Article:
On Saturday November 5th I attended Queer Company 2, an event for authors and readers organised by the lovely ladies of Manifold Press. Thank you Fiona Pickles, Morgan Cheshire and Julie Bozza – and everyone else involved in the organising – you did us proud.
It was a BRILLIANT day with tea and cake and fabulous people to talk to, a new anthology to launch and exciting talks that I found hugely inspiring. Many thanks to Farah Mendelsohn, K J Charles, Chris Quinton, Julie Bozza, Ellie Musgrove, JL Merrow, Alex Beecroft, Charlie Cochrane, Sandra Lindsey and Anna Butler. Aleksandr Voinov was the MC and kept us gently in check when we got rowdy.
The last panel of the day was about ‘a sense of place’ – how it can add a lot to a story if the characters seem really at home – or completely uncomfortable – in their situation. I was listed to deliver this with Sandra Lindsey, who writes terrific historicals, and Anna Butler, whose sci fi and fantasy is out of this world. I had good intentions beforehand and had made loads of bullet point notes to try to cover, but in the hurly burly I got nervous, gabbled a lot and strayed completely off the point.
Here then are some of the things that I would have said if my brain had been working. And HERE is a similar write up by Anna Butler which is very well worth reading.
A Sense of Place
Let’s start with a definition. This one is from the Geography Dictionary:
Either the intrinsic character of a place, or the meaning people give to it, but, more often, a mixture of both. Some places are distinctive through their physical appearance, like the Old Man of Hoy; others are distinctive, but have value attached to them, like the white cliffs of Dover.
Less striking places have meaning and value attached to them because they are “home,” and it is argued that attachment to a place increases with the distinctiveness of that place. Planners use this argument by consciously creating or preserving memorable and singular structures to make a space distinctively different. The Cardiff Bay Development scheme has done this, first by preserving the best of the old buildings, and even relocating one — the Norwegian church. All this is done to encourage in the residents an attachment to that place.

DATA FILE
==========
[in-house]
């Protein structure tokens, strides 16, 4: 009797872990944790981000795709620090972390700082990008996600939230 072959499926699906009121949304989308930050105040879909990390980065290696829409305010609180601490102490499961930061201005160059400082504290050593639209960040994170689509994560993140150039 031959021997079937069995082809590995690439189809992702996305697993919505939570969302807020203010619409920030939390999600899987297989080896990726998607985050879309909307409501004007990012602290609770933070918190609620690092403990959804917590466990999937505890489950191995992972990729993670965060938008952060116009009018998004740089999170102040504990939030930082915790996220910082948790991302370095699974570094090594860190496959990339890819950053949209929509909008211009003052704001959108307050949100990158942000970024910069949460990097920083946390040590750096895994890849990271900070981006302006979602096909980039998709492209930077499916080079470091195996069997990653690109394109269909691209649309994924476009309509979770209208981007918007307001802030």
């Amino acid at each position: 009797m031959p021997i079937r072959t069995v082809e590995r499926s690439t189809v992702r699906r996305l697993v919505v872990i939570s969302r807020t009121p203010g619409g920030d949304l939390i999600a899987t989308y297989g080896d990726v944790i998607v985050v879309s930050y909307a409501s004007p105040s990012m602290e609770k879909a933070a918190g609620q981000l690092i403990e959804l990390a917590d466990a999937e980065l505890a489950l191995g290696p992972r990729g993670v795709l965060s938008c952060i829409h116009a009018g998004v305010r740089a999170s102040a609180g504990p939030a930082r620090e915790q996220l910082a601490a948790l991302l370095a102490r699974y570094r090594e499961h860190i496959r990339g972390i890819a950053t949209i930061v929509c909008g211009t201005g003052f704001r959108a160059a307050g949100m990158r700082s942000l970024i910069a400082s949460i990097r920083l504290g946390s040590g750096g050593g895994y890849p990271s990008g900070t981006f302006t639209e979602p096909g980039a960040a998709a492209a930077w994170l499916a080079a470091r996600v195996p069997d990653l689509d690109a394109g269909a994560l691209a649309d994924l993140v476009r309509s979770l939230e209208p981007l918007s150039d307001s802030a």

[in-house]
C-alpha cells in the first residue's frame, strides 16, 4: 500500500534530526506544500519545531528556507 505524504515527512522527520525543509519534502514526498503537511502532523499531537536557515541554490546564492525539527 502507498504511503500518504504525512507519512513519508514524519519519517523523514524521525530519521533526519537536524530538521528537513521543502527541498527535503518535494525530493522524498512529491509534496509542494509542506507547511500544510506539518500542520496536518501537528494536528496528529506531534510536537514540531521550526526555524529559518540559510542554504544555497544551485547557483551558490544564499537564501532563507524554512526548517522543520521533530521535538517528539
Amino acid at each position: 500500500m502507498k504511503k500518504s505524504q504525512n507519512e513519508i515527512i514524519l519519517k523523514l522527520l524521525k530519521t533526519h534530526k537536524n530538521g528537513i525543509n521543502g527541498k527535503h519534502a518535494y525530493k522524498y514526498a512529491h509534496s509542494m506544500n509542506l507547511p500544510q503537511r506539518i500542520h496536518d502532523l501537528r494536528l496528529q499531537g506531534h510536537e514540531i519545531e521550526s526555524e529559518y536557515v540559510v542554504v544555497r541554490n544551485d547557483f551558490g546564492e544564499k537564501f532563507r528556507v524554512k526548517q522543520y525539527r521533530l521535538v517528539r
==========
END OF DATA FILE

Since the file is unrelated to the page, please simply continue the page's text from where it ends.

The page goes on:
A final element is our own experience of that place; if you had been desperately unhappy in central London, it might be that the sight of Trafalgar Square would reawaken a sense of misery in you.
And another much more concise one from cultural geographer J.B. Jackson, in Discovering the Vernacular Landscape:
It is place, permanent position in both the social and topographical sense, that gives us our identity.
I think that it is the latter quote that is most important to us as authors. Where a character originates has a profound effect on his appearance, his accent, his vocabulary, and his patterns of thought. He may behave differently when in his own environment from how he behaves when he is far away where different rules prevail. He may revel in the freedom, or be crushed by the differences – both reactions excellent ways to develop conflict. But we need to show the differences and to do that we need to use description.
Here is a description of the Fens from Nine Tailors by Dorothy Sayer:
Spring and Easter came late together that year to Fenchurch St Paul. In its own limited, austere and almost grudging fashion, the Fen acknowledged the return of the sun. The floods withdrew from the pastures; the wheat lifted its pale green spears from the black soil; the stiff thorns bordering dyke and grass verge budded into a softer outline; on the willows the yellow catkins danced like little bellrope sallies and the silvery pussies plumped themselves for the children to carry to church on Palm Sunday; wherever the grim banks were hedge-sheltered, the shivering dog-violets huddled from the wind.
Not only does this passage get over the appearance of the place but also the chilly feel of it. Look at the words used – austere, limited, grudging, stiff, grim, shivering. A man from such a background is probably going to have a very different mind set to one raised on the sunlit lavender fields of Provence. A man from Provence placed in that environment, especially if under-dressed for the climate, is going to be like the dog-violet, shivering and longing for shelter. He may feel alien, off-balance, a fish out of water – horrible for him but fantastic stuff for plot.
I also think it’s a pity that such a description – this is just one paragraph of it – is unlikely to be acceptable to a modern reader or editor. Description, in it’s fullest and most delicious sense, is out of fashion despite the common instructions to show and not tell.
But that’s more than enough for today. I’ll post a bit on description and some more examples tomorrow.